Musings on children's and YA literature, the academy, and the relationship between them, from an English professor and mother.

Friday, October 05, 2007


Since I'm not at the first annual kidlitosphere conference this weekend (snif!), I figure I have to get some content up here to make up for it. So, shamelessly stolen from Betsy Bird at Fuse #8, I bring you the latest trend in publishing for kids/adolescents: new covers on old classics! So far the comments on her post are pretty opposed to these covers, which are seen as "tricking" kids into thinking that, for example, Meg Cabot has written a new novel just for them.

I'm not sure I agree. I don't hate these covers. They amuse me a bit, and I'm not sure they'll work, but they are part of a long and --can I say it?-- venerable tradition of repackaging the classics for a contemporary audience. In grad school I knew someone who had a great collection of pulp fiction which included a pulp-y cover of Pride and Prejudice that was, for the purist, far more offensive than this one. (And much more of a bait-and-switch, if you ask me.)*

The thing is, no one's going to read these books just because of the covers. Sure, they may check them out of the library or buy them because of the covers, but once they crack open the book and start the first page, it still says "It is a truth universally acknowledged..." (Or, in the case of Frankenstein, the far-less-arresting, "To Mrs. Saville, England...") In the end, it's Jane Austen and Mary Shelley inside those covers, and that's what will (or, perhaps, won't) hook the reader. If it takes a little extra marketing to get to some of those readers, I'm not sure I'm opposed.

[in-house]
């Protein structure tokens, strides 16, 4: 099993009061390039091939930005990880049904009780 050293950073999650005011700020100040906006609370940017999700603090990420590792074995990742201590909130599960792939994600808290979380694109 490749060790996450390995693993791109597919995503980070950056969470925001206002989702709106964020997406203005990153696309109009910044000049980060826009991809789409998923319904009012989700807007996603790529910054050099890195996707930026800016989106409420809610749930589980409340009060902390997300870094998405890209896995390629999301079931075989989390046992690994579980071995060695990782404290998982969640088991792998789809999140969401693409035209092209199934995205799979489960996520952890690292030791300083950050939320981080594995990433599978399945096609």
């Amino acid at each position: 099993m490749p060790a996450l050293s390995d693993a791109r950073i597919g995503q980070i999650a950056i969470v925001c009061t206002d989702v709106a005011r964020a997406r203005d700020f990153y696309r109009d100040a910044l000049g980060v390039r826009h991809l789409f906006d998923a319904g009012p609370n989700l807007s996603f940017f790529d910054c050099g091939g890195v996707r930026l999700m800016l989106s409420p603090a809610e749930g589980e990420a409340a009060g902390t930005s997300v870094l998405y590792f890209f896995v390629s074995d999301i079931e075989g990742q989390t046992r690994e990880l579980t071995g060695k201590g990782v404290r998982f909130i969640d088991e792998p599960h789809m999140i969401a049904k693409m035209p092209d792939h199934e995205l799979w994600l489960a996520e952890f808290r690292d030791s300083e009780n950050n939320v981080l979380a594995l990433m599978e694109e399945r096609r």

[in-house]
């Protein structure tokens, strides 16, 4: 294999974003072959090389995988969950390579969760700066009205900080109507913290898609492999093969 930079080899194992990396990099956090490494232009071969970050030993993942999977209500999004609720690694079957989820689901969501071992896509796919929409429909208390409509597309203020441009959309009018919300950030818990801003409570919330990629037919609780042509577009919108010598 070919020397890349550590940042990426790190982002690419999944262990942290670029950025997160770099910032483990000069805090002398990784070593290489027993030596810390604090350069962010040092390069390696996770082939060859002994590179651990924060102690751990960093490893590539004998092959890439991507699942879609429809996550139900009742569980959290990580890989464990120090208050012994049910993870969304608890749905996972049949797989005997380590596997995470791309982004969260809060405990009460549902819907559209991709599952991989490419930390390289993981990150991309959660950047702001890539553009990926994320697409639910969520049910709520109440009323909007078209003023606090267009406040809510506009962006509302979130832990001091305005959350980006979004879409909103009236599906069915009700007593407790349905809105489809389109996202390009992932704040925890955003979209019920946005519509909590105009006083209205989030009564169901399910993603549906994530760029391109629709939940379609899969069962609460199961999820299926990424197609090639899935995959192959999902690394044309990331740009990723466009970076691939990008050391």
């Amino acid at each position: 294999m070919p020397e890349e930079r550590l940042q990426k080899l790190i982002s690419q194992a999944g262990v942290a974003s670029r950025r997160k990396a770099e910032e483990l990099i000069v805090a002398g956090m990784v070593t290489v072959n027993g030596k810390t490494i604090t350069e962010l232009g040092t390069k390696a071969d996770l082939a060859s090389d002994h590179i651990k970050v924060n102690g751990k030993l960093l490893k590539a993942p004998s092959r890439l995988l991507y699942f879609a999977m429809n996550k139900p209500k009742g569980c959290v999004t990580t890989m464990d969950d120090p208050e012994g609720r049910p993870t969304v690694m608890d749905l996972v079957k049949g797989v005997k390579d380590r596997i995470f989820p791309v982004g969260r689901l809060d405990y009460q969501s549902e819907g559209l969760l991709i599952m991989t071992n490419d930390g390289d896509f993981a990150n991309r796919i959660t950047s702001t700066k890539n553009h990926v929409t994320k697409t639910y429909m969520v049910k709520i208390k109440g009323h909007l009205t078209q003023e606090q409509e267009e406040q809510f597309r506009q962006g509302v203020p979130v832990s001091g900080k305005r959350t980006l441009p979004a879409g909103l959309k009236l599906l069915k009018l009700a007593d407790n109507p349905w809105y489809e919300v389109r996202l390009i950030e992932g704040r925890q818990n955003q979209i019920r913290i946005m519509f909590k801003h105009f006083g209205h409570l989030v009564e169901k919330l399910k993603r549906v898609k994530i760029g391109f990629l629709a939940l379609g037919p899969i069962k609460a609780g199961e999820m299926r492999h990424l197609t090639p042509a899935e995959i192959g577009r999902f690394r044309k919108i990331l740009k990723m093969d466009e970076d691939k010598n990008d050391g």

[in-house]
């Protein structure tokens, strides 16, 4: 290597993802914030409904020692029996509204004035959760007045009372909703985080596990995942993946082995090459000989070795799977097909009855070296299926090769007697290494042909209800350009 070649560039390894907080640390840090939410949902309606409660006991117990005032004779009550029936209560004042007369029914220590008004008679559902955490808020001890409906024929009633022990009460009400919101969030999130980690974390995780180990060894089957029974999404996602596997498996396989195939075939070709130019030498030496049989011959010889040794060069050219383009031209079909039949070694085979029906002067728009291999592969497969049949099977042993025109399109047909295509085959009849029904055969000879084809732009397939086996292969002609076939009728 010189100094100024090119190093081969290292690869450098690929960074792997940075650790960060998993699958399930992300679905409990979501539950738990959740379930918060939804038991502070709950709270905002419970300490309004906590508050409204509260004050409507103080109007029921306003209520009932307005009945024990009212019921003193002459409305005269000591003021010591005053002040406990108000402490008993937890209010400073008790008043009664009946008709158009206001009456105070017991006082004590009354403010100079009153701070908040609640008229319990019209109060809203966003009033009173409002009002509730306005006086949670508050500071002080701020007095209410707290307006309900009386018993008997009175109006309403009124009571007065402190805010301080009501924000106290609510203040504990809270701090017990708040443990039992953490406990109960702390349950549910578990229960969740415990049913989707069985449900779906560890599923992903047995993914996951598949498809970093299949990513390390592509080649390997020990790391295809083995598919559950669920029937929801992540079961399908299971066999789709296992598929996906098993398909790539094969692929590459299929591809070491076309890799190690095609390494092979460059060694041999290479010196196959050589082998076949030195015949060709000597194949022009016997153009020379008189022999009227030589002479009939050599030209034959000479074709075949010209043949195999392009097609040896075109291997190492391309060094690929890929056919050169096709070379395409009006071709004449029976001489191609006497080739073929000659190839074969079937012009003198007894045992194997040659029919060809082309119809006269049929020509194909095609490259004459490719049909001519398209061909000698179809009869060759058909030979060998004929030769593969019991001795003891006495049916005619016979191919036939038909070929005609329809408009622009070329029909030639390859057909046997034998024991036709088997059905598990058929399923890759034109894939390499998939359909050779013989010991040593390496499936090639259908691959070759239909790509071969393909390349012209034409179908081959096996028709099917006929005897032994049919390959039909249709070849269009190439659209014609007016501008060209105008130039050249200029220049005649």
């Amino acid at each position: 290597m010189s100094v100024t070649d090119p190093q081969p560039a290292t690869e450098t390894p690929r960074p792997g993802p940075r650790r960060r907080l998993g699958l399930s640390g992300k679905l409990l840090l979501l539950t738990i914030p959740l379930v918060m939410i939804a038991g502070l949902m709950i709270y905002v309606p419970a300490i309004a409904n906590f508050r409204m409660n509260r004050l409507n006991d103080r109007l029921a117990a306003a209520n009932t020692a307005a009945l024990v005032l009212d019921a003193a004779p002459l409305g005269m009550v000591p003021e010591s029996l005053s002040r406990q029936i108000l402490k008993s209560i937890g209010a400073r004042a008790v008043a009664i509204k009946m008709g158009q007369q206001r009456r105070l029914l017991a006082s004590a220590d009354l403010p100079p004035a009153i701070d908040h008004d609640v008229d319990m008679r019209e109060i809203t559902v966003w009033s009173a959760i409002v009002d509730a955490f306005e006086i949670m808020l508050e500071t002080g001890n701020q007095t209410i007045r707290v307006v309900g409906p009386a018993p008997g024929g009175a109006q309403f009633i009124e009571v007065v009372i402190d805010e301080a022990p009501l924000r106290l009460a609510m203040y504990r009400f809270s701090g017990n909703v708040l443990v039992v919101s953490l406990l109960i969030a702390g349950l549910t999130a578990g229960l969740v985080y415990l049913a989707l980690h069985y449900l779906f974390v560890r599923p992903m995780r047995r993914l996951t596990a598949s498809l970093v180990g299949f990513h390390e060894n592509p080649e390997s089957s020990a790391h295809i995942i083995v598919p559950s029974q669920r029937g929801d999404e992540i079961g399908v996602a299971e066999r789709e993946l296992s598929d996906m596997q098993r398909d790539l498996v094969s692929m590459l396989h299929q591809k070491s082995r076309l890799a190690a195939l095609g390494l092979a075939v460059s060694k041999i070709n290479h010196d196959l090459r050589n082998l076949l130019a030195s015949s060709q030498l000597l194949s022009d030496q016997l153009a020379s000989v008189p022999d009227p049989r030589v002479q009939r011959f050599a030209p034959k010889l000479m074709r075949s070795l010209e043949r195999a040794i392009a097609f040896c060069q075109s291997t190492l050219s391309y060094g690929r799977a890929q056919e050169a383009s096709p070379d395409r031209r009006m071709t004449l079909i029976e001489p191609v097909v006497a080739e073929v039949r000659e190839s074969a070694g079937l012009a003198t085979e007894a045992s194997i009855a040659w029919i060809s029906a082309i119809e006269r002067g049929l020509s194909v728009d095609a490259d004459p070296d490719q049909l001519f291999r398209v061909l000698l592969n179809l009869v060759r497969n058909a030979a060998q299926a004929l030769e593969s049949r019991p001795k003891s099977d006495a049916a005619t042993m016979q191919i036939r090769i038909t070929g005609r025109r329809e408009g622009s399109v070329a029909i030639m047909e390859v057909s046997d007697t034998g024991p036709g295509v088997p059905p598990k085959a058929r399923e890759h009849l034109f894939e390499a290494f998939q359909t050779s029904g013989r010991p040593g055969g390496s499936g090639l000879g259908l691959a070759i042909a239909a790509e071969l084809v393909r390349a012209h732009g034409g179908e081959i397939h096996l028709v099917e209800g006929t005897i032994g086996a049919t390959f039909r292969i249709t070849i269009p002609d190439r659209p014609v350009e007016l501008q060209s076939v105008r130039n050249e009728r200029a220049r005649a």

*I've just searched for this and can't find it, but I know I saw it once. Here are a couple of others, though, that don't strike me as much better than the new one above.


  1. I am SO fine with any kind of covers. And I don't even have a problem with abridged/picture book/etc. versions of classics we have loved, SO LONG AS THEY ARE LABELED AS SUCH (main reference point being Little House books). Folks, the goal is to get kids to read good stuff. Whatever it takes. Covers, illustrations--it's all just icing, and some of us scrape it off, but some people need it to get to the cake (what a lame metaphor!). (Vim and vigor is partly in response to some blogger last year complaining about new Little House illustrations, I think.)

  2. I've never seen these before - this is so interesting! I love any ideas that get kids to read more, but my only concern is what seems like a fake author name at the bottom of the cover (where author names generally go!) It seems to give the impression that Meg Cabot wrote the book ...
    Just might be confusing to kids.
    Kaza Kingsley
    Author of the Erec Rex series